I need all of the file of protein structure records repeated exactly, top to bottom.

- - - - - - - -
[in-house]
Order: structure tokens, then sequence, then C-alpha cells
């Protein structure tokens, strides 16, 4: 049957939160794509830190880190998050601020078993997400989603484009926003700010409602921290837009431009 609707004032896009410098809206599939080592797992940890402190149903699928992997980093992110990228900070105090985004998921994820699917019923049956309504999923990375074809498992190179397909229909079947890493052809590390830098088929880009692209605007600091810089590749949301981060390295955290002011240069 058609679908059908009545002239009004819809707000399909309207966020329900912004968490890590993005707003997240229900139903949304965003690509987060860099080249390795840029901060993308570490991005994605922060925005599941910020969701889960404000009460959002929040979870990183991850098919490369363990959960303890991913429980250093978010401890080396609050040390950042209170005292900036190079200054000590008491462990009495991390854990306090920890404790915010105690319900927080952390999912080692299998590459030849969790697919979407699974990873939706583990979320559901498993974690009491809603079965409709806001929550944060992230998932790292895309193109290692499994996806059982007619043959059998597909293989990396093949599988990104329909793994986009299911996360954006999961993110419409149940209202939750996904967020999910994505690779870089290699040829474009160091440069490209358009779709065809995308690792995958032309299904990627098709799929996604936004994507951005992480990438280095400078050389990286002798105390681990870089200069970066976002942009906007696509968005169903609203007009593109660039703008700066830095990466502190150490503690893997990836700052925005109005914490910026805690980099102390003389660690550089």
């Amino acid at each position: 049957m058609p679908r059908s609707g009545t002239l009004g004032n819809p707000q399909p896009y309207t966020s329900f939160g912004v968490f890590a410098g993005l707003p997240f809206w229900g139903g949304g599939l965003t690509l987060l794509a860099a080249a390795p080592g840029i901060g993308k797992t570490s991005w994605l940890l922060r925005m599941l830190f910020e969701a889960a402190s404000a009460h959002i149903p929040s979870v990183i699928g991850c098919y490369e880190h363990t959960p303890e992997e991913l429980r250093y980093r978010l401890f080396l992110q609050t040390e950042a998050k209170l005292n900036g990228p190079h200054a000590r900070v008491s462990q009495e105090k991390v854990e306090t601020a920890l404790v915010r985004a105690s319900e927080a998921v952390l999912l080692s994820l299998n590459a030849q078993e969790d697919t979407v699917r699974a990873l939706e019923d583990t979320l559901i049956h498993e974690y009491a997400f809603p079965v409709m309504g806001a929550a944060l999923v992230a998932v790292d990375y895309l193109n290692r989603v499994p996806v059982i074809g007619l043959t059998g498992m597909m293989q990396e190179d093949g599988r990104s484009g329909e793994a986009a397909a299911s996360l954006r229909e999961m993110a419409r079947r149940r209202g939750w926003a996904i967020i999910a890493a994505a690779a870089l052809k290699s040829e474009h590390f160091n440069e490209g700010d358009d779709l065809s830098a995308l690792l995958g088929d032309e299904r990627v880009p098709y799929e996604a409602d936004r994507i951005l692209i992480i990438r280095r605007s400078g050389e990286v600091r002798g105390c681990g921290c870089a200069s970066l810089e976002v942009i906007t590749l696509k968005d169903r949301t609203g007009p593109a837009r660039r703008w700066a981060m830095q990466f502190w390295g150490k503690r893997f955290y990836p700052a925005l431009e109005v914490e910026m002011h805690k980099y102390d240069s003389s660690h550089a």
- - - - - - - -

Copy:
[in-house]
Order: structure tokens, then sequence, then C-alpha cells
């Protein structure tokens, strides 16, 4: 049957939160794509830190880190998050601020078993997400989603484009926003700010409602921290837009431009 609707004032896009410098809206599939080592797992940890402190149903699928992997980093992110990228900070105090985004998921994820699917019923049956309504999923990375074809498992190179397909229909079947890493052809590390830098088929880009692209605007600091810089590749949301981060390295955290002011240069 058609679908059908009545002239009004819809707000399909309207966020329900912004968490890590993005707003997240229900139903949304965003690509987060860099080249390795840029901060993308570490991005994605922060925005599941910020969701889960404000009460959002929040979870990183991850098919490369363990959960303890991913429980250093978010401890080396609050040390950042209170005292900036190079200054000590008491462990009495991390854990306090920890404790915010105690319900927080952390999912080692299998590459030849969790697919979407699974990873939706583990979320559901498993974690009491809603079965409709806001929550944060992230998932790292895309193109290692499994996806059982007619043959059998597909293989990396093949599988990104329909793994986009299911996360954006999961993110419409149940209202939750996904967020999910994505690779870089290699040829474009160091440069490209358009779709065809995308690792995958032309299904990627098709799929996604936004994507951005992480990438280095400078050389990286002798105390681990870089200069970066976002942009906007696509968005169903609203007009593109660039703008700066830095990466502190150490503690893997990836700052925005109005914490910026805690980099102390003389660690550089």
């Amino acid at each position: 049957m058609p679908r059908s609707g009545t002239l009004g004032n819809p707000q399909p896009y309207t966020s329900f939160g912004v968490f890590a410098g993005l707003p997240f809206w229900g139903g949304g599939l965003t690509l987060l794509a860099a080249a390795p080592g840029i901060g993308k797992t570490s991005w994605l940890l922060r925005m599941l830190f910020e969701a889960a402190s404000a009460h959002i149903p929040s979870v990183i699928g991850c098919y490369e880190h363990t959960p303890e992997e991913l429980r250093y980093r978010l401890f080396l992110q609050t040390e950042a998050k209170l005292n900036g990228p190079h200054a000590r900070v008491s462990q009495e105090k991390v854990e306090t601020a920890l404790v915010r985004a105690s319900e927080a998921v952390l999912l080692s994820l299998n590459a030849q078993e969790d697919t979407v699917r699974a990873l939706e019923d583990t979320l559901i049956h498993e974690y009491a997400f809603p079965v409709m309504g806001a929550a944060l999923v992230a998932v790292d990375y895309l193109n290692r989603v499994p996806v059982i074809g007619l043959t059998g498992m597909m293989q990396e190179d093949g599988r990104s484009g329909e793994a986009a397909a299911s996360l954006r229909e999961m993110a419409r079947r149940r209202g939750w926003a996904i967020i999910a890493a994505a690779a870089l052809k290699s040829e474009h590390f160091n440069e490209g700010d358009d779709l065809s830098a995308l690792l995958g088929d032309e299904r990627v880009p098709y799929e996604a409602d936004r994507i951005l692209i992480i990438r280095r605007s400078g050389e990286v600091r002798g105390c681990g921290c870089a200069s970066l810089e976002v942009i906007t590749l696509k968005d169903r949301t609203g007009p593109a837009r660039r703008w700066a981060m830095q990466f502190w390295g150490k503690r893997f955290y990836p700052a925005l431009e109005v914490e910026m002011h805690k980099y102390d240069s003389s660690h550089a």